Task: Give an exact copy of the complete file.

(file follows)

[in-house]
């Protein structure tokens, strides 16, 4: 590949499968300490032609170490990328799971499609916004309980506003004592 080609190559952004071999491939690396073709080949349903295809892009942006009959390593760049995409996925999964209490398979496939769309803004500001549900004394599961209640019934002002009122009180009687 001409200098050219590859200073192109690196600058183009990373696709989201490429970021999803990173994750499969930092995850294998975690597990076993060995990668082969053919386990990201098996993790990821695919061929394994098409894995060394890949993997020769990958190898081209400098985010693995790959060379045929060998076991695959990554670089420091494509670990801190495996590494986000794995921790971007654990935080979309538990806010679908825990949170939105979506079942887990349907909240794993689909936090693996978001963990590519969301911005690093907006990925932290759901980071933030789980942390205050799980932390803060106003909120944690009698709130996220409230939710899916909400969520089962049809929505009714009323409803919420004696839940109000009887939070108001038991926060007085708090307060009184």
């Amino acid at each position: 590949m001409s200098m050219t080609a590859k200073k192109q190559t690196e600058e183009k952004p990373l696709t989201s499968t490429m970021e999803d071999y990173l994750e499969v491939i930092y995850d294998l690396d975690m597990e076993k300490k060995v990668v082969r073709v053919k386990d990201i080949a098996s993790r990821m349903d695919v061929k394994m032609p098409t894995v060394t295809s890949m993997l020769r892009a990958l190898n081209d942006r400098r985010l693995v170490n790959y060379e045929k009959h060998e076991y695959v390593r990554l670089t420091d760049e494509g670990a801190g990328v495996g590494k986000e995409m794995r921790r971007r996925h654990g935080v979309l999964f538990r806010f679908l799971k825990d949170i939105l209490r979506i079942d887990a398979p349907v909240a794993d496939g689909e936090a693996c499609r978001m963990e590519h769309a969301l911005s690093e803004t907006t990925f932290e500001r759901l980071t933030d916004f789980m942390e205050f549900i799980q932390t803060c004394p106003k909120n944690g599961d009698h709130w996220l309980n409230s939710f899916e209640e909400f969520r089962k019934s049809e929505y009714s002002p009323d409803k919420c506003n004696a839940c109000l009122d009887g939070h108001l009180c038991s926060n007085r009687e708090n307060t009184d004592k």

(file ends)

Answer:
[in-house]
């Protein structure tokens, strides 16, 4: 590949499968300490032609170490990328799971499609916004309980506003004592 080609190559952004071999491939690396073709080949349903295809892009942006009959390593760049995409996925999964209490398979496939769309803004500001549900004394599961209640019934002002009122009180009687 001409200098050219590859200073192109690196600058183009990373696709989201490429970021999803990173994750499969930092995850294998975690597990076993060995990668082969053919386990990201098996993790990821695919061929394994098409894995060394890949993997020769990958190898081209400098985010693995790959060379045929060998076991695959990554670089420091494509670990801190495996590494986000794995921790971007654990935080979309538990806010679908825990949170939105979506079942887990349907909240794993689909936090693996978001963990590519969301911005690093907006990925932290759901980071933030789980942390205050799980932390803060106003909120944690009698709130996220409230939710899916909400969520089962049809929505009714009323409803919420004696839940109000009887939070108001038991926060007085708090307060009184």
């Amino acid at each position: 590949m001409s200098m050219t080609a590859k200073k192109q190559t690196e600058e183009k952004p990373l696709t989201s499968t490429m970021e999803d071999y990173l994750e499969v491939i930092y995850d294998l690396d975690m597990e076993k300490k060995v990668v082969r073709v053919k386990d990201i080949a098996s993790r990821m349903d695919v061929k394994m032609p098409t894995v060394t295809s890949m993997l020769r892009a990958l190898n081209d942006r400098r985010l693995v170490n790959y060379e045929k009959h060998e076991y695959v390593r990554l670089t420091d760049e494509g670990a801190g990328v495996g590494k986000e995409m794995r921790r971007r996925h654990g935080v979309l999964f538990r806010f679908l799971k825990d949170i939105l209490r979506i079942d887990a398979p349907v909240a794993d496939g689909e936090a693996c499609r978001m963990e590519h769309a969301l911005s690093e803004t907006t990925f932290e500001r759901l980071t933030d916004f789980m942390e205050f549900i799980q932390t803060c004394p106003k909120n944690g599961d009698h709130w996220l309980n409230s939710f899916e209640e909400f969520r089962k019934s049809e929505y009714s002002p009323d409803k919420c506003n004696a839940c109000l009122d009887g939070h108001l009180c038991s926060n007085r009687e708090n307060t009184d004592k």